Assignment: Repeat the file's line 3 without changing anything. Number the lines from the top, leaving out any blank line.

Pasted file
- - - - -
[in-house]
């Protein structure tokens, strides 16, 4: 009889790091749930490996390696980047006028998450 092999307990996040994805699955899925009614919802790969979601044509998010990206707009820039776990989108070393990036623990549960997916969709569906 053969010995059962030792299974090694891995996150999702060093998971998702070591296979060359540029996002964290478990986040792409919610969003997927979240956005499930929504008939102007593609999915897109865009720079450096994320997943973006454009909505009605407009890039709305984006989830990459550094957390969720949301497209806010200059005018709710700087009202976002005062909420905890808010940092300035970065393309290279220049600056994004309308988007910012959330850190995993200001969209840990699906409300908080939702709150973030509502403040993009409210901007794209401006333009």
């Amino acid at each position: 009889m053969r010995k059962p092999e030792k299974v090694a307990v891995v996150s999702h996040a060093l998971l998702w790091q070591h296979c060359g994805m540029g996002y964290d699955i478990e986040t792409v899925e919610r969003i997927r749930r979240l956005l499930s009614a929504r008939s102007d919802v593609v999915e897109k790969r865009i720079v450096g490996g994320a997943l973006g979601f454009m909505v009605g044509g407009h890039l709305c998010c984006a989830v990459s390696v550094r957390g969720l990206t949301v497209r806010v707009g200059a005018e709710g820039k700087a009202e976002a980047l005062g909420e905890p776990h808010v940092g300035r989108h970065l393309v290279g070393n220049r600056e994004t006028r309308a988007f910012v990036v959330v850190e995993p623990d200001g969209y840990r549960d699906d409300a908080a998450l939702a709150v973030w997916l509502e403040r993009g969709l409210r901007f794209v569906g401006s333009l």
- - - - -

């Amino acid at each position: 009889m053969r010995k059962p092999e030792k299974v090694a307990v891995v996150s999702h996040a060093l998971l998702w790091q070591h296979c060359g994805m540029g996002y964290d699955i478990e986040t792409v899925e919610r969003i997927r749930r979240l956005l499930s009614a929504r008939s102007d919802v593609v999915e897109k790969r865009i720079v450096g490996g994320a997943l973006g979601f454009m909505v009605g044509g407009h890039l709305c998010c984006a989830v990459s390696v550094r957390g969720l990206t949301v497209r806010v707009g200059a005018e709710g820039k700087a009202e976002a980047l005062g909420e905890p776990h808010v940092g300035r989108h970065l393309v290279g070393n220049r600056e994004t006028r309308a988007f910012v990036v959330v850190e995993p623990d200001g969209y840990r549960d699906d409300a908080a998450l939702a709150v973030w997916l509502e403040r993009g969709l409210r901007f794209v569906g401006s333009l």